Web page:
Matthew allowed himself to fantasize. As he pointed out the work he had done on the framework of the cottages, as he held out his arm to allow her to precede him inside, as he explained how he hoped the changes he had made would benefit Lord Grantham's tenants, and answered her intelligent questions, he allowed himself to imagine that this was what they did every day. He allowed himself to think that they always worked, planned, schemed, and dreamed together like this. He dared to consider a life where he had the support of Mary at his side every day as he learned to manage the estate. He wondered what it would be like to be able to rely on her as a nearer and more permanent relation than as his cousin.
As they stepped out of the last cottage into the bright sunshine, shielding their eyes from the sudden glare and he closed and carefully locked the door behind them and she silently stared out across the fields, he wondered whether the same ideas had not occurred to her as well.
He came to join her on the other side of the track and stuck his hands in his pockets. "What do you think then, now that you've seen them all?" He was more anxious to be validated by her than he cared to admit.
She looked directly at him. "I think that this work should have been done a long time ago and that you will make a very real difference to the lives of people dependant on our patronage. Congratulations," she added with a warm smile, turning to walk back.
He caught up with her. "So you approve?"
"Of course. More importantly, your future tenants will approve and they are the ones who have to live here."
"You care about them."
"Yes." She frowned at him. "Did you think I didn't? They are my people too. Just because I don't go around throwing myself at the servants like Sybil does not mean I do not care."
He murmured something non-committal, guilty at realising that he had assumed she had not cared, caught out into acknowledging that her interest and enthusiasm for the cottages had surprised him.
She continued, "Had I been born a son this would have been my responsibilty and had I married Patrick-" She broke off and then added more calmly, "It is hard to give up an attitude and on expectations held from birth."
He studied her unobtrusively as they walked slowly down the grassy path. Eventually he said, "You would really have married your cousin just to please your parents?"
She shrugged. "Why not? Edith would have had him if I didn't, and I'd rather have been a countess. Now, I'm not sure."
Matthew was desperate to ask what had changed but did not dare. Nevertheless, she continued with a rueful laugh almost as if he had. "Perhaps I developed a conscience! Who can say?"
"Surely you always had that?" He kept his tone light.
They walked in silence for a few minutes. The early evening sun was warm on their backs and the trees were alive with birdsong. Every now and then their shoulders bumped together and their hands brushed by accident. It should have been idyllic but there was a tension between them that no amount of pastoral charm and simplicity could assuage.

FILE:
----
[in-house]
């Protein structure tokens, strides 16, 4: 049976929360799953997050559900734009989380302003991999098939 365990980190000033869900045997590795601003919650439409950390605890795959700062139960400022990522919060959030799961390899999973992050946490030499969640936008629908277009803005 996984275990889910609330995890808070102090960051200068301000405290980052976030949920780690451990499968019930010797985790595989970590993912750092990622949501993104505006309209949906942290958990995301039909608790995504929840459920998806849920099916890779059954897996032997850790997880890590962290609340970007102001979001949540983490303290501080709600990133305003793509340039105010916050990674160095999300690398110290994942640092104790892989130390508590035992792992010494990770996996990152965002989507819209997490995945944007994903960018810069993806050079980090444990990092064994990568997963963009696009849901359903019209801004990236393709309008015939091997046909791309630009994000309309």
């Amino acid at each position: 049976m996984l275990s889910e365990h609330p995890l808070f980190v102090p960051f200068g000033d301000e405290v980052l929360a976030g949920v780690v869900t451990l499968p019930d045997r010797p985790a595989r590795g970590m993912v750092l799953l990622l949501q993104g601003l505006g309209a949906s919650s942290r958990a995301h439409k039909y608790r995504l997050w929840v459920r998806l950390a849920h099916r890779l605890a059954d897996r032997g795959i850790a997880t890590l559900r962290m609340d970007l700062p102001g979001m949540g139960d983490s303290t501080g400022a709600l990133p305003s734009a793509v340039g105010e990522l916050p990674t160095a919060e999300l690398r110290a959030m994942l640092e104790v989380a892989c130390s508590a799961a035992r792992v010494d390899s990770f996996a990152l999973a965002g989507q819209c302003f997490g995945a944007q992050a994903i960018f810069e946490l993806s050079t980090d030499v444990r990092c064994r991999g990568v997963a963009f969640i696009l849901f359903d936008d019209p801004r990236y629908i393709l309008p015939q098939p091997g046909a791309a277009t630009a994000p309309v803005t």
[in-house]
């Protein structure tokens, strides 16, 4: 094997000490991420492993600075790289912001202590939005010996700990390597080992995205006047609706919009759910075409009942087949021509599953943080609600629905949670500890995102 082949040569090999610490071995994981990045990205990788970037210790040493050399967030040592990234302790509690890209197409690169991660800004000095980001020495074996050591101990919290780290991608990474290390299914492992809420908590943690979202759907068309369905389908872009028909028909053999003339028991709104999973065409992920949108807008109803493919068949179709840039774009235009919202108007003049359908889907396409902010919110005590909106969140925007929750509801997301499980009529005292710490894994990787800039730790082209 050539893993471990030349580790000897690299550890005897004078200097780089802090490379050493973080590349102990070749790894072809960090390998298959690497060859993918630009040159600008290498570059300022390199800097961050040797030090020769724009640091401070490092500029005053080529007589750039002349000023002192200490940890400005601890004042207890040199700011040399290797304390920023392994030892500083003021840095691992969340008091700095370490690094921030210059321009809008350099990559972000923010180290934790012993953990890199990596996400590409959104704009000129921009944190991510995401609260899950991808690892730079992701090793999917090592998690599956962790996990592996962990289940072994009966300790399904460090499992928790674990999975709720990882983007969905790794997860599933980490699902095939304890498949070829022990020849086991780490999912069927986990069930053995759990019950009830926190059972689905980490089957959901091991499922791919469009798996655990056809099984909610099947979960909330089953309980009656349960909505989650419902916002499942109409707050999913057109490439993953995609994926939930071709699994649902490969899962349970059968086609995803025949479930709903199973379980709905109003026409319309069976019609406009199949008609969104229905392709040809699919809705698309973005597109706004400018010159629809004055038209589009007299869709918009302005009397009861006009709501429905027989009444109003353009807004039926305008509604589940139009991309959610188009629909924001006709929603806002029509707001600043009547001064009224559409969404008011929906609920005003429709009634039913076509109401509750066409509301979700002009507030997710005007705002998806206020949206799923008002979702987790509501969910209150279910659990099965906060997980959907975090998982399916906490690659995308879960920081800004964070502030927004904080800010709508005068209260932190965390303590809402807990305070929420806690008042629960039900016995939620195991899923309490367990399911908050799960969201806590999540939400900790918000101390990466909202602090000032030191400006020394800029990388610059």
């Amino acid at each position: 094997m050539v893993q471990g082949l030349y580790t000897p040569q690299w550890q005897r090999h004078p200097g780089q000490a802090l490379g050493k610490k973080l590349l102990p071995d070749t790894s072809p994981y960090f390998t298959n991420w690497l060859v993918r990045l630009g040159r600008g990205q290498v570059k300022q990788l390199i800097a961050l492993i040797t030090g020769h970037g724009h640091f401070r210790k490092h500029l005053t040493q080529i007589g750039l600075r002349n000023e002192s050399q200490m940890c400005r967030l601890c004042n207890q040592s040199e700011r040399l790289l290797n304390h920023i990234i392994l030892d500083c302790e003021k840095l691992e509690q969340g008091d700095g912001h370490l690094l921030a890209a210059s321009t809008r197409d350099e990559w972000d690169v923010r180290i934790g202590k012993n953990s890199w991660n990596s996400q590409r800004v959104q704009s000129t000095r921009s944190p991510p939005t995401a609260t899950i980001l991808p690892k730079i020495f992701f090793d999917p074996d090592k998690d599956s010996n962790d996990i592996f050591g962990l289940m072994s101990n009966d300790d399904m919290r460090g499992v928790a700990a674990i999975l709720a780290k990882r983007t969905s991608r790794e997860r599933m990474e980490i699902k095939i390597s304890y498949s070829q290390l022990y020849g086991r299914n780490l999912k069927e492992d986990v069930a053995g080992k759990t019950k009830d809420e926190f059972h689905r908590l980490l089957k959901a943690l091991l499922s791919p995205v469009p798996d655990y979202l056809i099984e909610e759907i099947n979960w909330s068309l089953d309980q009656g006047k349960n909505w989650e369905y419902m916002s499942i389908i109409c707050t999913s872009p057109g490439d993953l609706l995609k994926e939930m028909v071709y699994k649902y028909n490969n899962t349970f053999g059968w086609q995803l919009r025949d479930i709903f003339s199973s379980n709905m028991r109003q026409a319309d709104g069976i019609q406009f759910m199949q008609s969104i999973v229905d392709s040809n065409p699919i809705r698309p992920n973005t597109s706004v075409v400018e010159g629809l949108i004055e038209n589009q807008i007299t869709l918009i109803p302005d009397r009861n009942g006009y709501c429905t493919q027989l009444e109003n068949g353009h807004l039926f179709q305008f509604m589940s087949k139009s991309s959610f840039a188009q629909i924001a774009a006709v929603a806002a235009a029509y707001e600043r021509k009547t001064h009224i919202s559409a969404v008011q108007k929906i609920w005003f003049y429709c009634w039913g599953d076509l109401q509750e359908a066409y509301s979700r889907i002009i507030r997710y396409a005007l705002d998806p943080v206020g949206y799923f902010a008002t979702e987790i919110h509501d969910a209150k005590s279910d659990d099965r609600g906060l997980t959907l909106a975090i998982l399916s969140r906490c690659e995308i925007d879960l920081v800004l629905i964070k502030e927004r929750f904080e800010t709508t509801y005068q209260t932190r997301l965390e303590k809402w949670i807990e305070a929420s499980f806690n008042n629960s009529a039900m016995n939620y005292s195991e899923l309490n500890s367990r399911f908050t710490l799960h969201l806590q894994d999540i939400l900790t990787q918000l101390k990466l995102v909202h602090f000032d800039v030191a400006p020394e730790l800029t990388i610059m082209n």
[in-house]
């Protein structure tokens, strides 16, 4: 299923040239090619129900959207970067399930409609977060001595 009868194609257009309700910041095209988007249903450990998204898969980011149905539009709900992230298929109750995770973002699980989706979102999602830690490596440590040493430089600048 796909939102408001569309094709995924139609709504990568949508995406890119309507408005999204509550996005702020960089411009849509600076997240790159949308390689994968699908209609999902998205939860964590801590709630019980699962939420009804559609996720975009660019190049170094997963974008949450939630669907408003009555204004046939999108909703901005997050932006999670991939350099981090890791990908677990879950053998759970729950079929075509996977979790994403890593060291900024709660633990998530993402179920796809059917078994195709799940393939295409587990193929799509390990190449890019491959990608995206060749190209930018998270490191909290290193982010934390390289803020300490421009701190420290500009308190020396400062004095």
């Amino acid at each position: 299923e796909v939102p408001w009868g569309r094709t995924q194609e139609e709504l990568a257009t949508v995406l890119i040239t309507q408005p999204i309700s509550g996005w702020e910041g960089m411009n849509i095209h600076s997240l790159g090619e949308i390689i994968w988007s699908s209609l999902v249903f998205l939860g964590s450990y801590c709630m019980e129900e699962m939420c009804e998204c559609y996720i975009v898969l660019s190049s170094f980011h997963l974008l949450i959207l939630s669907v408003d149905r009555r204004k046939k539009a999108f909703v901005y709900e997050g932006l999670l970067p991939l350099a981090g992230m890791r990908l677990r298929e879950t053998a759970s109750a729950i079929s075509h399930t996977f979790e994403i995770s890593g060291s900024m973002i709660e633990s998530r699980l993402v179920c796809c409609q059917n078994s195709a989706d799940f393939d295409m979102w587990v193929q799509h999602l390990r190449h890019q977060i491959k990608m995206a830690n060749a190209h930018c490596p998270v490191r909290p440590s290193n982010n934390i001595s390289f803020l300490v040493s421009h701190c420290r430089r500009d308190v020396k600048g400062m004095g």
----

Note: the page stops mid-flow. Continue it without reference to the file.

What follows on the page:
Mary laughed suddenly. "'Love and a cottage! Ah, give me indifference and a coach-and-six!'" she quoted and laughed again.
Somewhat bemused, Matthew stared at her and then joined in her laughter more because he liked its sound and the way amusement transformed her features from still, marble beauty into living warmth than because he understood her.
"Does that appeal to you?" he asked her.
"The quotation, cousin, or the sentiment behind it?" she quipped back.
"It is amusing because it is true."
"That doesn't count as answering my question, Mary!"
He grinned at her but she did not reply, only raising one eyebrow at him, a provocative gesture.
"I think," he said stridently when she did not seem inclined to speak, "that you want me to think you more heartless than you really are."
"Ah, don't you listen? I've already told you: I have no heart!"
"There, my point is proved!"
She smiled and shook her head.
His own heart contracted then and he wished there was some way he could shake her out of such a self-defeating attitude. He was convinced that cousin Mary had more heart and more human feeling than most people he knew and he desperately wanted to be able to touch her and break through the deflecting barriers she had erected all around her soul. He flattered himself that she occasionally allowed him a glimpse beyond the walls but they were few and far between. He treasured these moments with her.
"Mary," he began more gently. His tone caught her attention and she stopped walking and looked at him. For a split second he thought he detected a new warmth in her eyes and then it was gone. "If you had no heart you would not have spent the whole afternoon inspecting workers' cottages. So I do not believe you. But," he added, "your secret is safe with me."
She smiled faintly. "Perhaps the workers were not at the top of my mind when I agreed to spend my time in this way."
He held her gaze. "Perhaps they were not at the top of my mind when I invited you."
Did she blush or was it just the redness of the sun on her cheek? He knew what he wanted and sometimes he was even able to believe that she wanted it too.
It was getting late. He held out his arm to her. "Come. Let's go home."
A man could always dream.